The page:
How to Fix a Large Hole in Your Drywall

by Team HomeServe
Construction industry worker using a putty knife and leveling in house under reconstruction

Fixing a Large Hole in the Wall at a Glance

  • Tools & Materials: Drywall sandpaper, saw, screwdriver, utility knife, paintbrush, goggles, dust mask, screws, drywall tape, joint compound, sheetrock, plywood backing strips
  • Step 1: Cut around hole
  • Step 2: Screw in backing strips
  • Step 3: Install new drywall
  • Step 4: Cover seams
  • Step 5: Sand and finish

There's nothing worse than accidentally damaging your home's drywall. Big holes are a big problem; you can’t just hang a piece of art over them and forget about them. Any accidental impact, such as opening the door too roughly, can create unsightly damage to your walls and cause additional cracks if you don't repair it quickly enough. If the hole is large, you may be wondering whether you'll have to shell out a small fortune to have it repaired.

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Thankfully, even large holes can be a fairly simple DIY repair. The following guide explains how to fix a large hole in the wall.

What Would Be Considered a Large Hole in Drywall?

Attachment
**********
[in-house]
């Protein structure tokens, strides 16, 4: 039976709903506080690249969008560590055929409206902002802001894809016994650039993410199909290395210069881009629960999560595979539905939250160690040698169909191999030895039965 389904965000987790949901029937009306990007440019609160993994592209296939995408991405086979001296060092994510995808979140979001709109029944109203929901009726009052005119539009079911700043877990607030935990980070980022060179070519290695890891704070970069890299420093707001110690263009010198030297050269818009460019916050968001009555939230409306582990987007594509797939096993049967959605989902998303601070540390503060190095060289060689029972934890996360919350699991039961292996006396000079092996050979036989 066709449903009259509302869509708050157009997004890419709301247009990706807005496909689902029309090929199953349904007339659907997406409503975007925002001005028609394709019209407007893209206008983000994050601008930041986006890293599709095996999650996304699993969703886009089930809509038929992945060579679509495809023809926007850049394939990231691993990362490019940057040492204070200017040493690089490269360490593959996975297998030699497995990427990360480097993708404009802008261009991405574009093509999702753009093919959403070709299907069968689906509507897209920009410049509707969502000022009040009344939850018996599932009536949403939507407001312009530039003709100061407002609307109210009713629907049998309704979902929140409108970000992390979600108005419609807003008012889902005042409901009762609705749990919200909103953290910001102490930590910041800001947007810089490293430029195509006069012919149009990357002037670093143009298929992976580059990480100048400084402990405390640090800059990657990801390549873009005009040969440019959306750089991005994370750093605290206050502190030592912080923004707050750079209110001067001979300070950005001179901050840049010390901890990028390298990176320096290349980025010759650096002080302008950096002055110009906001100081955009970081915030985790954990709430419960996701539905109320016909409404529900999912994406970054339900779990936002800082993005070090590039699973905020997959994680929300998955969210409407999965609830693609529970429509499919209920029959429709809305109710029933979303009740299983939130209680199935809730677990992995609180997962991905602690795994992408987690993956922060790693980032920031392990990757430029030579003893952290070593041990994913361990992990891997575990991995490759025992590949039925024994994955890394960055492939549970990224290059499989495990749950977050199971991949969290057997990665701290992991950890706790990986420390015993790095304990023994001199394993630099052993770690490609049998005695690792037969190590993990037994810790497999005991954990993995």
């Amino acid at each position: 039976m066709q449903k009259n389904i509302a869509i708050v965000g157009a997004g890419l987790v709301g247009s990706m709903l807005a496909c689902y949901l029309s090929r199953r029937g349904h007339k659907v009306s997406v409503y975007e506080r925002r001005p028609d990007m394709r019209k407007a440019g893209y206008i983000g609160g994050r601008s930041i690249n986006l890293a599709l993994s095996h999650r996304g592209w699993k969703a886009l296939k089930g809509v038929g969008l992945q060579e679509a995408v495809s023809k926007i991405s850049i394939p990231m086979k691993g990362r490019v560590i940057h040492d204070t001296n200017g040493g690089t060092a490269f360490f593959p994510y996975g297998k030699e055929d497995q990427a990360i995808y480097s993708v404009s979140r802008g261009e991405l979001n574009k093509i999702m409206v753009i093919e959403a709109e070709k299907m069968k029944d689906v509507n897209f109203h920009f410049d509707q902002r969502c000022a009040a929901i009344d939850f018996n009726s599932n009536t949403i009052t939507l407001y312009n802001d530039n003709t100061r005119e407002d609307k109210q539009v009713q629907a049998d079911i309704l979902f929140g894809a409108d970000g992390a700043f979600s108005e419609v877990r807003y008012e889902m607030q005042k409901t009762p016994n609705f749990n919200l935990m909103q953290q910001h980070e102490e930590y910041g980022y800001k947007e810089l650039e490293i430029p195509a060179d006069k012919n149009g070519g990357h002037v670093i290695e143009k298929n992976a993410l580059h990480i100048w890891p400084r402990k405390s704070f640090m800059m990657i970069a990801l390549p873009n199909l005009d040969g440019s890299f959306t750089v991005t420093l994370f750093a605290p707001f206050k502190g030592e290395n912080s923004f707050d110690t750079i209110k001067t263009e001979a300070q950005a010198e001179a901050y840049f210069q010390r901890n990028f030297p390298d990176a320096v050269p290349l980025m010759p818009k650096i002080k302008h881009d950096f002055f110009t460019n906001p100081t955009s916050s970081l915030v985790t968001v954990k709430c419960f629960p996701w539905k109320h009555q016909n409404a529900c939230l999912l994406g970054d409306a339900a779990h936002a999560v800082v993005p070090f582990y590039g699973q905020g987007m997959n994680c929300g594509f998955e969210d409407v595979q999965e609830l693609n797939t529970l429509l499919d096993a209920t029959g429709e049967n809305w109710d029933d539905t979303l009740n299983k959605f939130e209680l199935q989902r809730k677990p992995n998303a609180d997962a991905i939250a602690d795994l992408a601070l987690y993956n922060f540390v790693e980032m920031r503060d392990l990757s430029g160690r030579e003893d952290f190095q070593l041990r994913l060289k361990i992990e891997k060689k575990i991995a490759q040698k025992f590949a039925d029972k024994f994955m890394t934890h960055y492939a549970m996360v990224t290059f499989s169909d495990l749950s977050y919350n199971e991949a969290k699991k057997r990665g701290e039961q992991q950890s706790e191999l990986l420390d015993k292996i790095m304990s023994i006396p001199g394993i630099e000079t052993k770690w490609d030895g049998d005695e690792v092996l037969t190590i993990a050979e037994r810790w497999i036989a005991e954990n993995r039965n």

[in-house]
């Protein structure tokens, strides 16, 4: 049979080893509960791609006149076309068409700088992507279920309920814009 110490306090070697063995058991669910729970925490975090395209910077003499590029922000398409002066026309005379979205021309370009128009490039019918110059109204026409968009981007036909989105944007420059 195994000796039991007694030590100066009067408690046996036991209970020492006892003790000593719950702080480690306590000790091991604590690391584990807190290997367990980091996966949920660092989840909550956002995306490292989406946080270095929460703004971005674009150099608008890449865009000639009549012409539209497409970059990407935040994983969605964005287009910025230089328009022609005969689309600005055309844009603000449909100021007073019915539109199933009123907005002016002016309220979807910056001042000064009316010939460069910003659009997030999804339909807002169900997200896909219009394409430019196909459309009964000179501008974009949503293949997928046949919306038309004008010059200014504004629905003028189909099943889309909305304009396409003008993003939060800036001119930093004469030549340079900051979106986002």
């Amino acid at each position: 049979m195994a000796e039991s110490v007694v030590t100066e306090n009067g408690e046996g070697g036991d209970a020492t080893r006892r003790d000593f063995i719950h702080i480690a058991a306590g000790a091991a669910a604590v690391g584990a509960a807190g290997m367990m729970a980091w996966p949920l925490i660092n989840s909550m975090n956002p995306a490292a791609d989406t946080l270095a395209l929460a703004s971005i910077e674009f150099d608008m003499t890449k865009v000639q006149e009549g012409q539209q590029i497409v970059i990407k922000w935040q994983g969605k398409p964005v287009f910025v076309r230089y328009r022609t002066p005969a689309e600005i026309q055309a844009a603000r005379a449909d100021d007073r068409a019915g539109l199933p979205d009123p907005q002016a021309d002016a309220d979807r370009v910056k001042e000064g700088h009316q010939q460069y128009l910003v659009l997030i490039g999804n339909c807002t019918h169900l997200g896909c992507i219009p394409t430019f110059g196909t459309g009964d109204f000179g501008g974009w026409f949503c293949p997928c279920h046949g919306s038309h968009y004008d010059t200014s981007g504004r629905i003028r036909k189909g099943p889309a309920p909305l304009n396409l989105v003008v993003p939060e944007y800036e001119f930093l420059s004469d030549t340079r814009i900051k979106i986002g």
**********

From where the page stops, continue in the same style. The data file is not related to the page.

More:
Small drywall holes are easy to repair by covering them with drywall tape or a patch, but you'll need to follow some extra steps for larger openings. Any hole with a diameter greater than 6 to 8 inches is too large for taping or patching, so you'll need to follow the steps below explaining how to repair a large hole in the wall.

Is Fixing a Large Hole in the Wall a Job That a Novice DIYer Can Do?

While fixing a large hole in the wall may look like a daunting repair job, it's actually straightforward enough for even beginners to attempt. As long as you read the instructions for how to repair a large hole in the wall carefully and invest in the right equipment and materials, you should find it reasonably easy. However, if the hole is huge or you're worried about surrounding electrical wires, plumbing or extensive cracking, it may be better to call a professional.

What Causes Large Holes in Drywall or Sheetrock?

Any forceful impact can make a large hole in drywall, and the larger the object, the bigger the hole. One of the most common causes is door handle damage when someone opens a door too hard or it blows open in the wind. This causes the handle to smash into the wall, potentially leaving a significant crevice.

Accidentally banging your drywall with furniture or other large objects could also leave you with a large hole to fix. Energetic kids throwing toys around are often the culprits when it comes to damaged drywall.

Tools and Materials

You'll need to gather a few materials or tools before you can start repairing a large hole in the wall. When you're selecting a piece of drywall to fill the missing section, make sure it's the same thickness as the surrounding drywall. Depending on the size of the hole, you may be able to save some money by picking up a piece of scrap offcut from a DIY store instead of purchasing an entire sheet.

You will need:

  • Drywall sandpaper
  • Saw
  • Screwdriver
  • Utility knife
  • Paintbrush
  • Goggles and dust mask
  • Screws
  • Drywall tape
  • Joint compound